Scientists in the US claim to have developed a device that can generate electricity from moisture in the air. The device, based around a thin film of electrically conductive protein nanowires, can produce continuous electrical power for around 20 hr, before self-recharging. The researchers say that such technology could provide clean energy without the restrictions on location and environmental conditions of other renewable energy solutions such as solar cells (Nature 10.1038/s41586-020-2010-9).

The device consists of a roughly 7 µm thin film of protein nanowires, harvested from the microorganism Geobacter sulfurreducens, deposited on a gold electrode with an area of around 25 mm2. A smaller, roughly 1 mm2, electrode is placed on top of the nanowire film.

Jun Yao, an electrical engineer at the University of Massachusetts, and his colleagues found that this set-up was able to produce a continuous current for more than 20 hr. After 20 hr, the voltage had dropped from around 0.5 V to 0.35 V, but when the load was removed, it went back up to 0.5 V within five hours, showing a self-recharging process.

The researchers also connected multiple devices together to increase the output. With 17 devices they were able to generate 10 V, and demonstrated that these connected devices could power an LED or a small liquid crystal display.

G. sulfurreducens was discovered by Derek Lovley, a microbiologist at the University of Massachusetts. He tells Physics World that the bacteria use the electrically conductive nanowires to make connections with other microbial species and with minerals. “For example, in soils and sediments, Geobacter ‘feeds’ electrons to methane-producing microorganisms, which use the electrons to convert carbon dioxide to methane,” Lovley says. “Geobacter also electrically connects to iron minerals in soils and sediments to use iron minerals similarly to how we use oxygen.”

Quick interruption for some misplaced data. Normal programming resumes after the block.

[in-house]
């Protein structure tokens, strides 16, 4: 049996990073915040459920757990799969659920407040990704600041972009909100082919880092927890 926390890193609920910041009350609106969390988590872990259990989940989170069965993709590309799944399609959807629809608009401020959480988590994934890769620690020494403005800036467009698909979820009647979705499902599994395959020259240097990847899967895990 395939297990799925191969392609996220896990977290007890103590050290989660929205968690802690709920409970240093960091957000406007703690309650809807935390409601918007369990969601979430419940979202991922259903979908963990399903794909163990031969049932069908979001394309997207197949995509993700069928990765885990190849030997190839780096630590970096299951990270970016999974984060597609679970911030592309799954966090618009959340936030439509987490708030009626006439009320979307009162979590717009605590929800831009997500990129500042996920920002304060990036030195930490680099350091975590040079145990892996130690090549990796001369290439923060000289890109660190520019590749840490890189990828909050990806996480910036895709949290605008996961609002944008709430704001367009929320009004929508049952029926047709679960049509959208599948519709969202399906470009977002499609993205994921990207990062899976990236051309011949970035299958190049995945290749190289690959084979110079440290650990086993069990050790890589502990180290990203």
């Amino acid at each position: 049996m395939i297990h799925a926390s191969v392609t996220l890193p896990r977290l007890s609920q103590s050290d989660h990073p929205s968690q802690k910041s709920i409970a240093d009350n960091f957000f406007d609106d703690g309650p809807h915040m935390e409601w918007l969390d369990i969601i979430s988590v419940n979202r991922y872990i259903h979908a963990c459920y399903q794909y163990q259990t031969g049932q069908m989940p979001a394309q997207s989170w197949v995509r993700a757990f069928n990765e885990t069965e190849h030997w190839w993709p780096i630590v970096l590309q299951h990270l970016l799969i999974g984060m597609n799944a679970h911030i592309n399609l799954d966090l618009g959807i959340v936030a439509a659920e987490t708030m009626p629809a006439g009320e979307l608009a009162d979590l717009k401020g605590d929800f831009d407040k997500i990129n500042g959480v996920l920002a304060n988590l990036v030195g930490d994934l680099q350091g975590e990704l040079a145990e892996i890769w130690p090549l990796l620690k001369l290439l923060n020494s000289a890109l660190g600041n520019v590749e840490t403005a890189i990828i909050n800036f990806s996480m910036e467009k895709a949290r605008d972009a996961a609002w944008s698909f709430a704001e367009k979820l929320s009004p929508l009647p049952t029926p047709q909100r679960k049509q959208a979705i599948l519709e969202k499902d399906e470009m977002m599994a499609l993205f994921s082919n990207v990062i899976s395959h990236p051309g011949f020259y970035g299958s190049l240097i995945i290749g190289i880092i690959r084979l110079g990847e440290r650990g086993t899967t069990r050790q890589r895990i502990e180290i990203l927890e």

Electricity from thin air

Energy is generated in the device due to a moisture gradient that forms within the nanowire film when it is exposed to the humidity naturally present in air, according to the researchers. The smaller electrode on the top is key, as it leaves one side exposed to the humid air, allowing the moisture gradient to develop.

Yao tells Physics World that the way the device works can be compared with lightning. “The cloud builds up positive and negative charges at the upper and lower sides, and upon a certain threshold, it discharges through the lightening,” he explains. “This indicates that charge can be build up from the ambient environment and we may be able to harvest it for electricity production. One can think of our device to be a small ‘cloud’, with one side open to air and the other sealed. Water molecules in the air constantly bump into the open surface, creating more charges than on the other one. The charge difference eventually will build up electric field or potential difference, which will drive the electric current output.”

The team experimentally determined that ambient humidity was the source of energy by sealing the top of the device, to block water-molecule exchange with the nanowires. This cut the electrical output, which returned once the seal was removed. They also found that increasing the ambient humidity, and thus the water-molecule exchange rate, increased the electric output. To check that there were no electrochemical reactions with the gold plates, the team replaced them with inert carbon electrodes, and were able to generate similar voltages. The device also worked in the dark, eliminating a photovoltaic effect.

Yao says that the researchers are now working on connecting devices together to increase the power volume. “We have demonstrated that the devices can be connected to increase the power, so at a certain point, it is proven this will scale,” he says. “We are working on material sciences and engineering strategies to scale up the technology.”  March 03, 2020

Nature, vol.578, February 27, 2020




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